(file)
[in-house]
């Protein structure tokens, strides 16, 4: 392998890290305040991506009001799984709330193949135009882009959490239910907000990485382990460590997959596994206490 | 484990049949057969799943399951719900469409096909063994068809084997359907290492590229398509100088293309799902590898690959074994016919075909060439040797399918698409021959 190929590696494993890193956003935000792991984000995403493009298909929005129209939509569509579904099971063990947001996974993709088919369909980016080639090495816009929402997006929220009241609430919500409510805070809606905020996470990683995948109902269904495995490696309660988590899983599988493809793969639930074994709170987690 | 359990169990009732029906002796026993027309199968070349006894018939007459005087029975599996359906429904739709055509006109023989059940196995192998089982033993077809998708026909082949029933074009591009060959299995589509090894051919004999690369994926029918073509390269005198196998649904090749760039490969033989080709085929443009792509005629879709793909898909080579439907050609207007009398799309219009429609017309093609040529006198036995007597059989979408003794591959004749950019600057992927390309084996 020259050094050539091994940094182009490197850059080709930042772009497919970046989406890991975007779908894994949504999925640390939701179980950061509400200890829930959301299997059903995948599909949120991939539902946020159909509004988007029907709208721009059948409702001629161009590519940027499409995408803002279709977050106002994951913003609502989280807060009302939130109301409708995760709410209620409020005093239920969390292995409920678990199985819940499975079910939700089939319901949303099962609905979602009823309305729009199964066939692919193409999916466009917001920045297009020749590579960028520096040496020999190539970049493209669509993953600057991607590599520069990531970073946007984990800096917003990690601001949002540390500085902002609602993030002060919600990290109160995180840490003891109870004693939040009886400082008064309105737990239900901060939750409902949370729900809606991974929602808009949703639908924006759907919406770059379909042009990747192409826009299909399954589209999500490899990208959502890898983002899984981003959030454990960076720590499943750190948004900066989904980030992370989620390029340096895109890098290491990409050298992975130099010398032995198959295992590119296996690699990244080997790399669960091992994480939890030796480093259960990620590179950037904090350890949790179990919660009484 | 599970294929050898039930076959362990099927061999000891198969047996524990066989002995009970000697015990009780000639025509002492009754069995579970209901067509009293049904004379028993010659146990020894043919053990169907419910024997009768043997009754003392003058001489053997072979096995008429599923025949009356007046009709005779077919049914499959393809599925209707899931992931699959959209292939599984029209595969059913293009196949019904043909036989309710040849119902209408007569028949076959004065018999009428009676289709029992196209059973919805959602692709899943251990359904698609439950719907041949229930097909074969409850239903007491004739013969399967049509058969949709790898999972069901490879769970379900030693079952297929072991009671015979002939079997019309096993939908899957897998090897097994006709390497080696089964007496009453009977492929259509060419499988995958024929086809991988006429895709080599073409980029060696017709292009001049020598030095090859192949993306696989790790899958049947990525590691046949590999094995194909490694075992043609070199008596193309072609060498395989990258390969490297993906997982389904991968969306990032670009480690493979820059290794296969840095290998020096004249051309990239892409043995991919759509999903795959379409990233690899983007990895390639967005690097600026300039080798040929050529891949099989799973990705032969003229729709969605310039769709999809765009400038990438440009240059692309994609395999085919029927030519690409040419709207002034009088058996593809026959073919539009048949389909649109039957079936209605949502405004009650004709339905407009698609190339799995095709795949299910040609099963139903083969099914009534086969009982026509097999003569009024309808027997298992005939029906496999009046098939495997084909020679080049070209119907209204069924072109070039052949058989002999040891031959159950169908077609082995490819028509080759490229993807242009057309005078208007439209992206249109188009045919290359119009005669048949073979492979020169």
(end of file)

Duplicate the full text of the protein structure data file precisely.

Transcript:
[in-house]
């Protein structure tokens, strides 16, 4: 392998890290305040991506009001799984709330193949135009882009959490239910907000990485382990460590997959596994206490 | 484990049949057969799943399951719900469409096909063994068809084997359907290492590229398509100088293309799902590898690959074994016919075909060439040797399918698409021959 190929590696494993890193956003935000792991984000995403493009298909929005129209939509569509579904099971063990947001996974993709088919369909980016080639090495816009929402997006929220009241609430919500409510805070809606905020996470990683995948109902269904495995490696309660988590899983599988493809793969639930074994709170987690 | 359990169990009732029906002796026993027309199968070349006894018939007459005087029975599996359906429904739709055509006109023989059940196995192998089982033993077809998708026909082949029933074009591009060959299995589509090894051919004999690369994926029918073509390269005198196998649904090749760039490969033989080709085929443009792509005629879709793909898909080579439907050609207007009398799309219009429609017309093609040529006198036995007597059989979408003794591959004749950019600057992927390309084996 020259050094050539091994940094182009490197850059080709930042772009497919970046989406890991975007779908894994949504999925640390939701179980950061509400200890829930959301299997059903995948599909949120991939539902946020159909509004988007029907709208721009059948409702001629161009590519940027499409995408803002279709977050106002994951913003609502989280807060009302939130109301409708995760709410209620409020005093239920969390292995409920678990199985819940499975079910939700089939319901949303099962609905979602009823309305729009199964066939692919193409999916466009917001920045297009020749590579960028520096040496020999190539970049493209669509993953600057991607590599520069990531970073946007984990800096917003990690601001949002540390500085902002609602993030002060919600990290109160995180840490003891109870004693939040009886400082008064309105737990239900901060939750409902949370729900809606991974929602808009949703639908924006759907919406770059379909042009990747192409826009299909399954589209999500490899990208959502890898983002899984981003959030454990960076720590499943750190948004900066989904980030992370989620390029340096895109890098290491990409050298992975130099010398032995198959295992590119296996690699990244080997790399669960091992994480939890030796480093259960990620590179950037904090350890949790179990919660009484 | 599970294929050898039930076959362990099927061999000891198969047996524990066989002995009970000697015990009780000639025509002492009754069995579970209901067509009293049904004379028993010659146990020894043919053990169907419910024997009768043997009754003392003058001489053997072979096995008429599923025949009356007046009709005779077919049914499959393809599925209707899931992931699959959209292939599984029209595969059913293009196949019904043909036989309710040849119902209408007569028949076959004065018999009428009676289709029992196209059973919805959602692709899943251990359904698609439950719907041949229930097909074969409850239903007491004739013969399967049509058969949709790898999972069901490879769970379900030693079952297929072991009671015979002939079997019309096993939908899957897998090897097994006709390497080696089964007496009453009977492929259509060419499988995958024929086809991988006429895709080599073409980029060696017709292009001049020598030095090859192949993306696989790790899958049947990525590691046949590999094995194909490694075992043609070199008596193309072609060498395989990258390969490297993906997982389904991968969306990032670009480690493979820059290794296969840095290998020096004249051309990239892409043995991919759509999903795959379409990233690899983007990895390639967005690097600026300039080798040929050529891949099989799973990705032969003229729709969605310039769709999809765009400038990438440009240059692309994609395999085919029927030519690409040419709207002034009088058996593809026959073919539009048949389909649109039957079936209605949502405004009650004709339905407009698609190339799995095709795949299910040609099963139903083969099914009534086969009982026509097999003569009024309808027997298992005939029906496999009046098939495997084909020679080049070209119907209204069924072109070039052949058989002999040891031959159950169908077609082995490819028509080759490229993807242009057309005078208007439209992206249109188009045919290359119009005669048949073979492979020169």